Republican leaders say they're just as baffled as everyone else by Alaska Gov. Sarah Palin's sudden resignation, announced outside her home in Wasilla last Friday.
Karl Rove said today that GOP leaders were "a little perplexed" and Sen. Chuck Grassley, R-Iowa, said it was "astounding."
Several prominent Republicans have also questioned whether the 2008 vice presidential candidate was setting up an unconventional presidential run. But they questioned how stepping down now would help her in three years.
"If this is geared for her run for the presidency in 2012, it is one of the most politically tone deaf decisions that we've seen," said Stuart Roy, a Republican consultant.
"I would think, if you want to run for president -- and I'm not sure that's got anything to do with what she's doing -- that the forum of a governorship would be a better forum than just being a private citizen," Grassley said today.
A former aide to Sen. John McCain called Palin's decision, "one more odd decision in a series of odd decisions" that play into a negative image of the soon-to-be former governor.
Regardless of whether she plans to run for president in 2012, Palin has made it clear she will vigorously protect her image.
After reports that she resigned because of a supposedly pending federal embezzlement investigation, her lawyers called those reports false and warned in a letter to the media, "This is to provide notice ... that the Palins will not allow them to propagate defamatory material without answering to this in a court of law."
An FBI spokesman today told The Anchorage News that Palin is not under investigation. Such an announcement is unusual, but the spokesman told the newspaper that in this case the FBI felt it important to quash the rumors.
"We are not investigating her," FBI spokesman Eric Gonzalez told the News. "Normally we don't confirm or deny those kind of allegations out there but by not doing so it just casts her in a very bad light. There is just no truth to those rumors out there in the blogosphere."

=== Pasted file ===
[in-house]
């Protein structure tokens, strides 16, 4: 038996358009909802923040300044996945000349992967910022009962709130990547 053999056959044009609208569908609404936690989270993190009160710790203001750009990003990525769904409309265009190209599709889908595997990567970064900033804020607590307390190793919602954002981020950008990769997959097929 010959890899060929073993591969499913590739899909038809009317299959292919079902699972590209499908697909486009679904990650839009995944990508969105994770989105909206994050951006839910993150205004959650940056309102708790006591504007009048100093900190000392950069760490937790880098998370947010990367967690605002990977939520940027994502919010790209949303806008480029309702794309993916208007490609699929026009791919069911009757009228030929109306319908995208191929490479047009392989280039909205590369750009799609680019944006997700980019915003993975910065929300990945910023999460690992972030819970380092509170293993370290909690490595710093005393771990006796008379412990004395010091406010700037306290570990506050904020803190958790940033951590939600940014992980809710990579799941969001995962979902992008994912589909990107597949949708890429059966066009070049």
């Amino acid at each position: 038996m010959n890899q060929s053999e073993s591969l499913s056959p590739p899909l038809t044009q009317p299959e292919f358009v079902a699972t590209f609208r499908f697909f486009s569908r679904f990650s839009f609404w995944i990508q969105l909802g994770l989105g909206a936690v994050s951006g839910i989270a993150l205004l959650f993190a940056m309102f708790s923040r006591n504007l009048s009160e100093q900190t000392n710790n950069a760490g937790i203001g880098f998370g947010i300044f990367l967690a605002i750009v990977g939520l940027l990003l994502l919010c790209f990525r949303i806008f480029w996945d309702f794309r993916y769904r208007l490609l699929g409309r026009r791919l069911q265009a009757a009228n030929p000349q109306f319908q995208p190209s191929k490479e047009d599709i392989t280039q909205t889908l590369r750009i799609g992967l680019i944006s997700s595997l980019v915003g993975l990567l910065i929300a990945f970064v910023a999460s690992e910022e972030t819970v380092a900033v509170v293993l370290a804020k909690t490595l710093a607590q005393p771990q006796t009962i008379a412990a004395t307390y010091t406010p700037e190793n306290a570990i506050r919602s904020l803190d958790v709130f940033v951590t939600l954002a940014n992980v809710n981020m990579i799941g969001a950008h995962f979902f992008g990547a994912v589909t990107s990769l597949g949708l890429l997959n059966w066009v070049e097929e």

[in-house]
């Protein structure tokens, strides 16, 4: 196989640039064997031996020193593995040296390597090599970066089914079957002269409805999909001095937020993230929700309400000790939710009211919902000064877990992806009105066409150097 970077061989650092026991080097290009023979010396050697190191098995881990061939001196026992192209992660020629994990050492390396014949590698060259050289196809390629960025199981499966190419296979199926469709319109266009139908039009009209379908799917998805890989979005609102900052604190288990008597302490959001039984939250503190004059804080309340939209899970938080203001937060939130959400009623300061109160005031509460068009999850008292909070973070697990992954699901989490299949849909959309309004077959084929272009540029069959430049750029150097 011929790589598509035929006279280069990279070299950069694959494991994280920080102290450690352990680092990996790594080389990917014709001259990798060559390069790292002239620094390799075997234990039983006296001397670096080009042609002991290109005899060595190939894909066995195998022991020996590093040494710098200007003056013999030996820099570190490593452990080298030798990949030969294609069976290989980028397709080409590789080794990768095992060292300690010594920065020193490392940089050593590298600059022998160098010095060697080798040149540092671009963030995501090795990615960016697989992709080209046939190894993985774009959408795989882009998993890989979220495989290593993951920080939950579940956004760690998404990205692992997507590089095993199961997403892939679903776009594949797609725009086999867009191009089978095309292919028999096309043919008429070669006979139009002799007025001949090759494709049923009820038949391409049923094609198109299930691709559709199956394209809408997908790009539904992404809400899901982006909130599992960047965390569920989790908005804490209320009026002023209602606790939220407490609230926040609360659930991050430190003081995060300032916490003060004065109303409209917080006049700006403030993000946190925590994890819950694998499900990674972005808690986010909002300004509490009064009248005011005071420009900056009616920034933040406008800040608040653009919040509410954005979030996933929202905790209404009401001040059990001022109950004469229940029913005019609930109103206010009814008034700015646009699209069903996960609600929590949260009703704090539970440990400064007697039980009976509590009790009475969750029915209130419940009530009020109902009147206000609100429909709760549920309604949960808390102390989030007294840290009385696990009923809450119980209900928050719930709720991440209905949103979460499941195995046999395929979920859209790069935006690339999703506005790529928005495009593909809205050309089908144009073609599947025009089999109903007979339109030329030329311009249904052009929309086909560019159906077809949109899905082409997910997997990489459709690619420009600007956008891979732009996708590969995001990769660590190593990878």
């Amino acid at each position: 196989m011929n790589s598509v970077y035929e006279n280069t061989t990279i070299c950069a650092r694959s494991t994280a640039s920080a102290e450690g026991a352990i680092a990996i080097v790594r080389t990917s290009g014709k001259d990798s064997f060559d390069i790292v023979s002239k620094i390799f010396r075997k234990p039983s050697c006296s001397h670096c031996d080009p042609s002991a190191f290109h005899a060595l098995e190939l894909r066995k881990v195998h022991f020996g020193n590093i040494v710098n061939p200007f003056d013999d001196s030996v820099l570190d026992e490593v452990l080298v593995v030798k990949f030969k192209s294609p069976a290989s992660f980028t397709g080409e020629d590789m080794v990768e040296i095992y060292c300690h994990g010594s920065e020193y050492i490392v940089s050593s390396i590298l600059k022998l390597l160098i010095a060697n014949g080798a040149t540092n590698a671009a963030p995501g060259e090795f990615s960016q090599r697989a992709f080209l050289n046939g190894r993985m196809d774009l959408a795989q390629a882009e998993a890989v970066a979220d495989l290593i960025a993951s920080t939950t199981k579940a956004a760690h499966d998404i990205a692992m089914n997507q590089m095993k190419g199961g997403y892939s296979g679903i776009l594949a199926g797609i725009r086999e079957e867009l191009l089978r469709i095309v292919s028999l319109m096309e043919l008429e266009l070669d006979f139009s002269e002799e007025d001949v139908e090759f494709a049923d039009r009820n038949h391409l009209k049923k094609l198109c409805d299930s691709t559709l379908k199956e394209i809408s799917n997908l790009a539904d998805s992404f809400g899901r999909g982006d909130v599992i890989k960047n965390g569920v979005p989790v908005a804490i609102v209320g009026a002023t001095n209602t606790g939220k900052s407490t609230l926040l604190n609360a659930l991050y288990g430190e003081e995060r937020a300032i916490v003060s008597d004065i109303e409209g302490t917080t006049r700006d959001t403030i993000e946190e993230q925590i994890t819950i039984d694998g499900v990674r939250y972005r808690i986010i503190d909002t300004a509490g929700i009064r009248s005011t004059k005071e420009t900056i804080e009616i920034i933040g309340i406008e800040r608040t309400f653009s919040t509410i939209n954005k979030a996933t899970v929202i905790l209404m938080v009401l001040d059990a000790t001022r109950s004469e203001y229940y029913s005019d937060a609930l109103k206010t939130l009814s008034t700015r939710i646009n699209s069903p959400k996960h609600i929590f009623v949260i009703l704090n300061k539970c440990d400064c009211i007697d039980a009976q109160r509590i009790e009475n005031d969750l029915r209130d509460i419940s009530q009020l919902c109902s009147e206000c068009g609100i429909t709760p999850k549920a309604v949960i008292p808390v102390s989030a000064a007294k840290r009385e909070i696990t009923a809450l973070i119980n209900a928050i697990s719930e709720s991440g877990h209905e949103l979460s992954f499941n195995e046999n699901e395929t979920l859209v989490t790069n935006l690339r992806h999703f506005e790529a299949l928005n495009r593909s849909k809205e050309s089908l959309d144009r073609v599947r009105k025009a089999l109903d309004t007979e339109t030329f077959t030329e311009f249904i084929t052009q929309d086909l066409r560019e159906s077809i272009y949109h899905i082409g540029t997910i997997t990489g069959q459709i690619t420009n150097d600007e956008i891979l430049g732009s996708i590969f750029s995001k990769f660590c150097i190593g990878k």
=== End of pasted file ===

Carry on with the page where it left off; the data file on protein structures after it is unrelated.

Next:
The man who will succeed Palin is taking her at her word that she's resigning to protect her family and to save the state money on defending her against harassing legal probes.
"It was costing just about $2 million of state taxpayers' dollars just to fund the staff to deal with the records requests and the like, and that -- that was just over the top," Alaska Lt. Gov. Sean Parnell said.
Since she broke the news Friday, Palin has largely disappeared from the national stage, only briefly stopping by a Fourth of July parade in Juneau.
Despite keeping a low profile in personal appearances, Palin has been active on social networking sites.
On Saturday, Palin posted a thank-you letter to her Facebook page, and later, on her Twitter page, explaining the reasons for her resignation, and ending with a rallying cry.
"For months now, I have consulted with friends and family, and with the Lieutenant Governor, about what is best for our wonderful state. ... We have accomplished so much and there's much more to do, but my family and I determined after prayerful consideration that sacrificing my title helps Alaska most," it read.
"I am now looking ahead and how we can advance this country together with our values of less government intervention, greater energy independence, stronger national security, and much-needed fiscal restraint," the letter read.